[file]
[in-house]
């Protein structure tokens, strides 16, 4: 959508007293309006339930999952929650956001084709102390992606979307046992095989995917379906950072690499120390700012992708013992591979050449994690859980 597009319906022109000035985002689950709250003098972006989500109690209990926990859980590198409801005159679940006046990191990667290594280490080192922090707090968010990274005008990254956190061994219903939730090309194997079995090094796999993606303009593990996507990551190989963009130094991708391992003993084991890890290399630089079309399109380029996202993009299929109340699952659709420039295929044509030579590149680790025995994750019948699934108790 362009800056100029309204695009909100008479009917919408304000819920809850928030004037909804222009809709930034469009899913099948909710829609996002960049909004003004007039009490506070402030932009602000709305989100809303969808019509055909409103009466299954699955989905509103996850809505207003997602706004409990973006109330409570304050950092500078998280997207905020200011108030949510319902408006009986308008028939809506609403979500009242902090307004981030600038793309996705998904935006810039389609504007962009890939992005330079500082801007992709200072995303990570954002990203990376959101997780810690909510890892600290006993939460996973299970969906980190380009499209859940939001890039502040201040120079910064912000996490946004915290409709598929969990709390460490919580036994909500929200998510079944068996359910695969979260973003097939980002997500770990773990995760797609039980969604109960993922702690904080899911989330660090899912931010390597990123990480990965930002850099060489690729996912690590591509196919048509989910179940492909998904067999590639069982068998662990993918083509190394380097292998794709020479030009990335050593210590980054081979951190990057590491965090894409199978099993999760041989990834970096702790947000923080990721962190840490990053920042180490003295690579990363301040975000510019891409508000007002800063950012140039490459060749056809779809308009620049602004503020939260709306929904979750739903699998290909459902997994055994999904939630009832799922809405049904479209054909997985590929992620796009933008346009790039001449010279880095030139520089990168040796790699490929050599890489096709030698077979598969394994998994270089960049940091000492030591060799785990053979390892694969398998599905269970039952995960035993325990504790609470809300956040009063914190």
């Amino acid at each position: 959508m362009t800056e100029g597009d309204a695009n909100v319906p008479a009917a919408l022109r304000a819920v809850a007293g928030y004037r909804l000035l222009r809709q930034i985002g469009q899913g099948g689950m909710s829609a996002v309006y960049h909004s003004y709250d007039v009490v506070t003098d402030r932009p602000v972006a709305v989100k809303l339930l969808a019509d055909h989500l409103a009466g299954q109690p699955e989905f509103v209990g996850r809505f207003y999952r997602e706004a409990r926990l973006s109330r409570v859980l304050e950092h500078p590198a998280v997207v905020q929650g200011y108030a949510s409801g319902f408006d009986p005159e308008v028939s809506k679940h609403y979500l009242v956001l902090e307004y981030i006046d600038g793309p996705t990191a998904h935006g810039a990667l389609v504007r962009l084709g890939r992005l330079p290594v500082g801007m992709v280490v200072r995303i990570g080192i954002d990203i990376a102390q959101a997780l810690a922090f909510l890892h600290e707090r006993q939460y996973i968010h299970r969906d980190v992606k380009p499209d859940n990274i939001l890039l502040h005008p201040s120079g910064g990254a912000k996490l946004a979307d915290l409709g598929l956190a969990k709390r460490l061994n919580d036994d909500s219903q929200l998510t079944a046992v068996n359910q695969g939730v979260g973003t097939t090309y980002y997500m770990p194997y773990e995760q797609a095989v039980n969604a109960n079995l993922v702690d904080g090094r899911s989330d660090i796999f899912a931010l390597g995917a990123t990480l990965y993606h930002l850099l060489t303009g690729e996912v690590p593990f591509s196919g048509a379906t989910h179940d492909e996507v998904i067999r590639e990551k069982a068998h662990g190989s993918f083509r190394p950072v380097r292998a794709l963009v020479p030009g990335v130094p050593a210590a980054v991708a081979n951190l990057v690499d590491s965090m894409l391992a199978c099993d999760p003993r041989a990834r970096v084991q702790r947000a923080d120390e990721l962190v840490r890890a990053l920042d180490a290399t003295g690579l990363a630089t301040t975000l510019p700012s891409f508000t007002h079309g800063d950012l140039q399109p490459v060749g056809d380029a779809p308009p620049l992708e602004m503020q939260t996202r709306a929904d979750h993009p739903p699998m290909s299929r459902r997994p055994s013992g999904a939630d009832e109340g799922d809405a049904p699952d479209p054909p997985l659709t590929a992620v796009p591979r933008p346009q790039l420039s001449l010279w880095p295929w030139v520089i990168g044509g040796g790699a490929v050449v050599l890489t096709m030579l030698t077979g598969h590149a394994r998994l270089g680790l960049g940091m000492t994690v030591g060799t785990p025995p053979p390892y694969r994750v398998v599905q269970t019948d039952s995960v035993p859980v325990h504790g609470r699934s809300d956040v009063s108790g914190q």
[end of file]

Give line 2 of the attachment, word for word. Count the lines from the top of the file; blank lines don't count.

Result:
């Protein structure tokens, strides 16, 4: 959508007293309006339930999952929650956001084709102390992606979307046992095989995917379906950072690499120390700012992708013992591979050449994690859980 597009319906022109000035985002689950709250003098972006989500109690209990926990859980590198409801005159679940006046990191990667290594280490080192922090707090968010990274005008990254956190061994219903939730090309194997079995090094796999993606303009593990996507990551190989963009130094991708391992003993084991890890290399630089079309399109380029996202993009299929109340699952659709420039295929044509030579590149680790025995994750019948699934108790 362009800056100029309204695009909100008479009917919408304000819920809850928030004037909804222009809709930034469009899913099948909710829609996002960049909004003004007039009490506070402030932009602000709305989100809303969808019509055909409103009466299954699955989905509103996850809505207003997602706004409990973006109330409570304050950092500078998280997207905020200011108030949510319902408006009986308008028939809506609403979500009242902090307004981030600038793309996705998904935006810039389609504007962009890939992005330079500082801007992709200072995303990570954002990203990376959101997780810690909510890892600290006993939460996973299970969906980190380009499209859940939001890039502040201040120079910064912000996490946004915290409709598929969990709390460490919580036994909500929200998510079944068996359910695969979260973003097939980002997500770990773990995760797609039980969604109960993922702690904080899911989330660090899912931010390597990123990480990965930002850099060489690729996912690590591509196919048509989910179940492909998904067999590639069982068998662990993918083509190394380097292998794709020479030009990335050593210590980054081979951190990057590491965090894409199978099993999760041989990834970096702790947000923080990721962190840490990053920042180490003295690579990363301040975000510019891409508000007002800063950012140039490459060749056809779809308009620049602004503020939260709306929904979750739903699998290909459902997994055994999904939630009832799922809405049904479209054909997985590929992620796009933008346009790039001449010279880095030139520089990168040796790699490929050599890489096709030698077979598969394994998994270089960049940091000492030591060799785990053979390892694969398998599905269970039952995960035993325990504790609470809300956040009063914190």